Last month I wrote about transparency. This month my topic is invisibility. To begin with, I want to stress that the two are definitely not the same. Last month I wrote about a transparent selling strategy (one that a buyer can see right through) and how that can be an excellent approach. Invisibility (not being seen at all) however, is an exceedingly bad strategy for any printing company.
How you get there
How does a printing company become invisible? It starts with a reduction in your marketing efforts, and sadly, that’s a very common occurrence when sales volume declines. The most common response to sales dollars not coming in seems to be marketing dollars not going out. On an intellectual level, I think most printers realize that’s exactly the wrong thing to do, but they do it anyway. Marketing is traditionally the first thing that gets cut when business slows down.
So how do you avoid invisibility?
First and foremost, I think you should be doing lots of the things that cost the least. Call on your customers. Don’t just wait for them to call you. Call on your prospects. And if you don’t have any real prospects, develop some. I’m talking about phone calls, and hopefully about appointments that will result from those phone calls.
I’m talking about asking your customers about their goals and plans for the next six to eight months, and about how you can help them to execute those plans and meet their goals. I’m talking about asking prospects to consider that you might be able to save them some combination of time and aggravation (and maybe even money) if they sit down and talk with you. In addition to that, you may even have some ideas about how they can increase their own sales volume through more effective marketing.
With your customers, these may be defensive conversations – that is, staying in close touch to minimize the likelihood that a competitor will take the customer away from you. With your prospects, these are ‘offensive’ conversations – not in the “offend them” sense, but in an effort to grow your own business by being pro-active and taking them away from their current supplier. And don’t lose sight of the ‘offensive’ potential of these conversations with your customers. If you’ve only been getting a share of their business, this is your opportunity to compete for a larger share.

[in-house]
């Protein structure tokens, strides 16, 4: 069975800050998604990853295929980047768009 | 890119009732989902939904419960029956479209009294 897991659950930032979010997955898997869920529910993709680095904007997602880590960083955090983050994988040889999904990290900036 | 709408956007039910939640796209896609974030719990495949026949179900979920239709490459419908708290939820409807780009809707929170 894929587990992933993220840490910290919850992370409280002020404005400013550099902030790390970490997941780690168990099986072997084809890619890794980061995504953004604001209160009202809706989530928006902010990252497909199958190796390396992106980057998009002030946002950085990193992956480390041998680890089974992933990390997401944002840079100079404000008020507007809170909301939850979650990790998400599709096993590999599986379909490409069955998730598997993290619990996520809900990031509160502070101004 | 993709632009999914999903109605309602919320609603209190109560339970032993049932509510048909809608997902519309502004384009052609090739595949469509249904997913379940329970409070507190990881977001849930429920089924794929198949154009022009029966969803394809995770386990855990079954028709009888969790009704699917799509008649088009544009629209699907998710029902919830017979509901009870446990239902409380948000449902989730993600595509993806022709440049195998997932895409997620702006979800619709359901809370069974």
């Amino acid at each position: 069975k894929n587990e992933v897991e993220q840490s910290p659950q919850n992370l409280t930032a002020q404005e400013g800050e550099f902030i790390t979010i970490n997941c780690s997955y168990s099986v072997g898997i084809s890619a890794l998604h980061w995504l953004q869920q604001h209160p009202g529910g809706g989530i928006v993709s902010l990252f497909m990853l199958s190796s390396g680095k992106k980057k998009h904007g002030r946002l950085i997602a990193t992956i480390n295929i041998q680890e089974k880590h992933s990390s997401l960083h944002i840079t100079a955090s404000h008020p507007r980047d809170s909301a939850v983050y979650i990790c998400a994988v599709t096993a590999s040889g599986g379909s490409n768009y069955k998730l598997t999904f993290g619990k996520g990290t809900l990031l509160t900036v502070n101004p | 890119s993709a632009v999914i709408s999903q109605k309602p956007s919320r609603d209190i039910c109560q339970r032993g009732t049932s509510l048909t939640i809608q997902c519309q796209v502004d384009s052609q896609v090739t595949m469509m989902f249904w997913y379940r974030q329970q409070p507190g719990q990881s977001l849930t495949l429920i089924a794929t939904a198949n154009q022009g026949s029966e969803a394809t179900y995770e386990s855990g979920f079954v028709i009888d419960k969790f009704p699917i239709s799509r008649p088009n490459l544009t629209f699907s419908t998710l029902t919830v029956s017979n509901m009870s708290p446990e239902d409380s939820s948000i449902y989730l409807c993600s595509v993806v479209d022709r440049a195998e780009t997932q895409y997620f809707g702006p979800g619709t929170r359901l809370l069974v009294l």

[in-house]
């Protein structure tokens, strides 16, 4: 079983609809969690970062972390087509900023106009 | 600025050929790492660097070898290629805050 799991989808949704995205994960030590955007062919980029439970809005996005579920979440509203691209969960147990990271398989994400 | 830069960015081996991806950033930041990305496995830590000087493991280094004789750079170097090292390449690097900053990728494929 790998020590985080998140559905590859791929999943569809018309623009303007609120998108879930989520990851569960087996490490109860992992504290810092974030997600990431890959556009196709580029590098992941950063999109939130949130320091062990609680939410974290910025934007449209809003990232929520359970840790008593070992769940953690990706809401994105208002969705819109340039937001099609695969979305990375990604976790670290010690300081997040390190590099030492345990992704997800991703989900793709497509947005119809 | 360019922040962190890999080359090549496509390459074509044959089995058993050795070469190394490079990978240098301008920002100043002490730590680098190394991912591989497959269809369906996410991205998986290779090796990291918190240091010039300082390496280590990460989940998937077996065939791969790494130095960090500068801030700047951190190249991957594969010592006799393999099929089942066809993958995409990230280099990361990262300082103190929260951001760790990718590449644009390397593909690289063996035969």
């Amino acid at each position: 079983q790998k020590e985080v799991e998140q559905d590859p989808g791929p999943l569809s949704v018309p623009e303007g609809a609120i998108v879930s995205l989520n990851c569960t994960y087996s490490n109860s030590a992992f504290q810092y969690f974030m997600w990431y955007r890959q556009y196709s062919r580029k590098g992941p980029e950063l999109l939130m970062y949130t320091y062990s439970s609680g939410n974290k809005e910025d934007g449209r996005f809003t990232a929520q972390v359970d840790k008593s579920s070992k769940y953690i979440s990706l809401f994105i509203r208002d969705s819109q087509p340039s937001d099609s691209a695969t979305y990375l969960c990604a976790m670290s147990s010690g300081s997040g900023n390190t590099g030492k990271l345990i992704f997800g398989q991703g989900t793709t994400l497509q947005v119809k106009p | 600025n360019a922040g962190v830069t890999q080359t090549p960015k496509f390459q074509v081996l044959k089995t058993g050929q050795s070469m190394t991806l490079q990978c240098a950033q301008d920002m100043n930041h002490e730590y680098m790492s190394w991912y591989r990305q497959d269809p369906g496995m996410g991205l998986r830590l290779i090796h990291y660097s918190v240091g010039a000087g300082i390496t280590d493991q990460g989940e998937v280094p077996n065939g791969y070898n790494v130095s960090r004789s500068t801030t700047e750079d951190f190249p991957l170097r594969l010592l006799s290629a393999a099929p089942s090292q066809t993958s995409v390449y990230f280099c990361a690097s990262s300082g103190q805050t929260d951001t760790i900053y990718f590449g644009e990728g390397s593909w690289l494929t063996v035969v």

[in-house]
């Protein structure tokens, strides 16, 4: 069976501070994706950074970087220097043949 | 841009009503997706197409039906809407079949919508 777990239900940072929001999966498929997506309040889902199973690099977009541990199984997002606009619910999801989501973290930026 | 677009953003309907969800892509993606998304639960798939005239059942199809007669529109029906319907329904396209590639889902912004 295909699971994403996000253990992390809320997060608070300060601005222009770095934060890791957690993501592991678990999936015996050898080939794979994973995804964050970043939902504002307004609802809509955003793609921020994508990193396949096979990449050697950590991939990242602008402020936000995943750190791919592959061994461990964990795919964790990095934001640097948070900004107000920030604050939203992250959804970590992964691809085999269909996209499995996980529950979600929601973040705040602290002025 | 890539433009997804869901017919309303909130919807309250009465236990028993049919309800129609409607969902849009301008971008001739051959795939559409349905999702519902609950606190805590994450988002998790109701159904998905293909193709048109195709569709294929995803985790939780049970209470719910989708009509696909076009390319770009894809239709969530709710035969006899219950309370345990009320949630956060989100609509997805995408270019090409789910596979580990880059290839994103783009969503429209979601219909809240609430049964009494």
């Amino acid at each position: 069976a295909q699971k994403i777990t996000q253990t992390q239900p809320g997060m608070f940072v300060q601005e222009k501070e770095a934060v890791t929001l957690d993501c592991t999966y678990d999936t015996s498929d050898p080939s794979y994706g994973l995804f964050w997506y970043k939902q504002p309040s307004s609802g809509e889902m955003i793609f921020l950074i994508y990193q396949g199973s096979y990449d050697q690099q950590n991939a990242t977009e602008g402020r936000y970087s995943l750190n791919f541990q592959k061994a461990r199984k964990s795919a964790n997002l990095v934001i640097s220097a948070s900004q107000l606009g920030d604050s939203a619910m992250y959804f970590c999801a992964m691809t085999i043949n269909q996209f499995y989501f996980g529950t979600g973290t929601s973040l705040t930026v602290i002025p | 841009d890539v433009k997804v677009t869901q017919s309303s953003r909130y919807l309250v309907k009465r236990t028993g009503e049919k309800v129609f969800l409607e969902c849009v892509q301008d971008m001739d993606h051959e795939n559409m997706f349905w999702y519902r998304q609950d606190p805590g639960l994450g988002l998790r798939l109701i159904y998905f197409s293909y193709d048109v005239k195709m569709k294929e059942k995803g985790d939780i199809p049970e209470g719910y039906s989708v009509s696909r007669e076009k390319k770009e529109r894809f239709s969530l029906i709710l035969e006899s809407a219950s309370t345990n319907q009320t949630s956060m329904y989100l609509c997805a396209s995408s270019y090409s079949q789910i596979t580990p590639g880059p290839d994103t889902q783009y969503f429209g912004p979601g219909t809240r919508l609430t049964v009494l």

Achieving high visibility
What else can you do to increase your visibility? Direct mail is an obvious possibility. It would be smart, though, to spend some time with your mailing list to make sure that you’re mailing to companies that have real potential, and to make sure that you’re also mailing to the person in those companies who makes the buying decisions. I can’t prove this, but I’m still fairly certain that most printers are wasting 50% or more of what they spend on direct mail, simply because of the poor or outdated quality of their mailing lists.
Beyond direct mail, what kind of shape is your building signage in? If any of your lights are out, this would be an excellent time to fix them. How about window graphics? Are they in good shape? Can they be seen at a maximum distance? Do you have an awning out front, from which you can hang a banner?
How about your delivery vehicle? How about your personal car, for that matter? On one hand, it would feel pretty ridiculous driving around town with a “David Fellman & Associates” sign on my car. On the other hand, though, if visibility was critical to my business success, I’d do it in a heartbeat! If I were you, I would even extend that to my employees. I’d even be willing to pay them for the opportunity to put my signs on their cars. (How’s that, by the way, for thinking outside the box?)
Visibility is a very good thing for any small business. Obviously, the opposite of that is a very bad thing. And that’s true for a printing company or any other small business. Hopefully I’ve given you a few ideas on how to increase your own visibility. Now, is there any reason you can’t share some of those ideas with your own prospects and customers? After all, print promotes visibility!